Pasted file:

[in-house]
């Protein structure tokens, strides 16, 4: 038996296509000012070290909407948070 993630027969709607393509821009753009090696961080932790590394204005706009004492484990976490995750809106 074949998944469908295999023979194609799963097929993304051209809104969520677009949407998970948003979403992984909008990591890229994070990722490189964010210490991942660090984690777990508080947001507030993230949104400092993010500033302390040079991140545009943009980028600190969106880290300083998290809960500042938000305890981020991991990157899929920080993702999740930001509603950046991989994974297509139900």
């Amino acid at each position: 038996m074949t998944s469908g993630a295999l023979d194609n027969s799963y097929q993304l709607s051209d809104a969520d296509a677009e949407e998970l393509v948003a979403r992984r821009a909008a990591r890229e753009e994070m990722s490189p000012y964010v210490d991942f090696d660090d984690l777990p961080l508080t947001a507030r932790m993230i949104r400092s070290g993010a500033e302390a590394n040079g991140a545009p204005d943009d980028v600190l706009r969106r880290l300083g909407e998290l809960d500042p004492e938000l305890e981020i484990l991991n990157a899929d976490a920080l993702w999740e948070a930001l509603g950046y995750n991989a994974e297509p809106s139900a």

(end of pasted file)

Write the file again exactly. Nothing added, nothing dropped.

[in-house]
């Protein structure tokens, strides 16, 4: 038996296509000012070290909407948070 993630027969709607393509821009753009090696961080932790590394204005706009004492484990976490995750809106 074949998944469908295999023979194609799963097929993304051209809104969520677009949407998970948003979403992984909008990591890229994070990722490189964010210490991942660090984690777990508080947001507030993230949104400092993010500033302390040079991140545009943009980028600190969106880290300083998290809960500042938000305890981020991991990157899929920080993702999740930001509603950046991989994974297509139900």
């Amino acid at each position: 038996m074949t998944s469908g993630a295999l023979d194609n027969s799963y097929q993304l709607s051209d809104a969520d296509a677009e949407e998970l393509v948003a979403r992984r821009a909008a990591r890229e753009e994070m990722s490189p000012y964010v210490d991942f090696d660090d984690l777990p961080l508080t947001a507030r932790m993230i949104r400092s070290g993010a500033e302390a590394n040079g991140a545009p204005d943009d980028v600190l706009r969106r880290l300083g909407e998290l809960d500042p004492e938000l305890e981020i484990l991991n990157a899929d976490a920080l993702w999740e948070a930001l509603g950046y995750n991989a994974e297509p809106s139900a």